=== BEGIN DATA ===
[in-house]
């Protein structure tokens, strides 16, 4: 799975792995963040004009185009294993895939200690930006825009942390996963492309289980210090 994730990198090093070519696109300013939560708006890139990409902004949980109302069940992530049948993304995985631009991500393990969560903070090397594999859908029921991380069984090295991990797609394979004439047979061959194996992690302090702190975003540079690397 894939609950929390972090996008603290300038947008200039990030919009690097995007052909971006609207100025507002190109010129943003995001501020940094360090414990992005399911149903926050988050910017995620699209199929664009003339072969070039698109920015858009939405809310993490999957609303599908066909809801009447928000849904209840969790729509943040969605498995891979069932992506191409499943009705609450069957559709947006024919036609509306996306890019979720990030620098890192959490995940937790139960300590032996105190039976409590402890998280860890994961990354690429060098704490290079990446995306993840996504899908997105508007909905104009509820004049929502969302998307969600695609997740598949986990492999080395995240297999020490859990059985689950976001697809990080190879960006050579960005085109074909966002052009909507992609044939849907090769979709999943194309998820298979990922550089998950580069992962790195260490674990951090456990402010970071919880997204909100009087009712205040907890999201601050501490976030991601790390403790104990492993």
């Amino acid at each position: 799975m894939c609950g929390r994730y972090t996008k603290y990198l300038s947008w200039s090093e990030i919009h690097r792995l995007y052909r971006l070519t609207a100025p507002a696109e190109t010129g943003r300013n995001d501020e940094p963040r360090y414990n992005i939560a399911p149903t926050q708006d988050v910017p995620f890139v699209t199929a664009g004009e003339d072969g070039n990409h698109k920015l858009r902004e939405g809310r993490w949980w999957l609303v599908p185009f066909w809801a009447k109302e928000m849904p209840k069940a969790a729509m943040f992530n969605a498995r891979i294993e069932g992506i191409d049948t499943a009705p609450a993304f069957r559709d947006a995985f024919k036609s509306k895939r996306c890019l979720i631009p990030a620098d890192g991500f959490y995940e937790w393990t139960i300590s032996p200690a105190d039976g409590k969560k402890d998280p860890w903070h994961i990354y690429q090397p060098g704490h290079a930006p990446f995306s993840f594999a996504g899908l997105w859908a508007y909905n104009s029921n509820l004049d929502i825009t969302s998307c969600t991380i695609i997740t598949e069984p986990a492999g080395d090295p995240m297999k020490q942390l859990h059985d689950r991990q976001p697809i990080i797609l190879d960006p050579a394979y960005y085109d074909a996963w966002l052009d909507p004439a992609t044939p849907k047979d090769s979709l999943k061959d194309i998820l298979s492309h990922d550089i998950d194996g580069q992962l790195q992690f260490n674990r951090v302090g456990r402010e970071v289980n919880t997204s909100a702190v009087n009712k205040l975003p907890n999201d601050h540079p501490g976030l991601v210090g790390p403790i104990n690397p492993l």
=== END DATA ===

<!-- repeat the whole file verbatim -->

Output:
[in-house]
């Protein structure tokens, strides 16, 4: 799975792995963040004009185009294993895939200690930006825009942390996963492309289980210090 994730990198090093070519696109300013939560708006890139990409902004949980109302069940992530049948993304995985631009991500393990969560903070090397594999859908029921991380069984090295991990797609394979004439047979061959194996992690302090702190975003540079690397 894939609950929390972090996008603290300038947008200039990030919009690097995007052909971006609207100025507002190109010129943003995001501020940094360090414990992005399911149903926050988050910017995620699209199929664009003339072969070039698109920015858009939405809310993490999957609303599908066909809801009447928000849904209840969790729509943040969605498995891979069932992506191409499943009705609450069957559709947006024919036609509306996306890019979720990030620098890192959490995940937790139960300590032996105190039976409590402890998280860890994961990354690429060098704490290079990446995306993840996504899908997105508007909905104009509820004049929502969302998307969600695609997740598949986990492999080395995240297999020490859990059985689950976001697809990080190879960006050579960005085109074909966002052009909507992609044939849907090769979709999943194309998820298979990922550089998950580069992962790195260490674990951090456990402010970071919880997204909100009087009712205040907890999201601050501490976030991601790390403790104990492993």
């Amino acid at each position: 799975m894939c609950g929390r994730y972090t996008k603290y990198l300038s947008w200039s090093e990030i919009h690097r792995l995007y052909r971006l070519t609207a100025p507002a696109e190109t010129g943003r300013n995001d501020e940094p963040r360090y414990n992005i939560a399911p149903t926050q708006d988050v910017p995620f890139v699209t199929a664009g004009e003339d072969g070039n990409h698109k920015l858009r902004e939405g809310r993490w949980w999957l609303v599908p185009f066909w809801a009447k109302e928000m849904p209840k069940a969790a729509m943040f992530n969605a498995r891979i294993e069932g992506i191409d049948t499943a009705p609450a993304f069957r559709d947006a995985f024919k036609s509306k895939r996306c890019l979720i631009p990030a620098d890192g991500f959490y995940e937790w393990t139960i300590s032996p200690a105190d039976g409590k969560k402890d998280p860890w903070h994961i990354y690429q090397p060098g704490h290079a930006p990446f995306s993840f594999a996504g899908l997105w859908a508007y909905n104009s029921n509820l004049d929502i825009t969302s998307c969600t991380i695609i997740t598949e069984p986990a492999g080395d090295p995240m297999k020490q942390l859990h059985d689950r991990q976001p697809i990080i797609l190879d960006p050579a394979y960005y085109d074909a996963w966002l052009d909507p004439a992609t044939p849907k047979d090769s979709l999943k061959d194309i998820l298979s492309h990922d550089i998950d194996g580069q992962l790195q992690f260490n674990r951090v302090g456990r402010e970071v289980n919880t997204s909100a702190v009087n009712k205040l975003p907890n999201d601050h540079p501490g976030l991601v210090g790390p403790i104990n690397p492993l």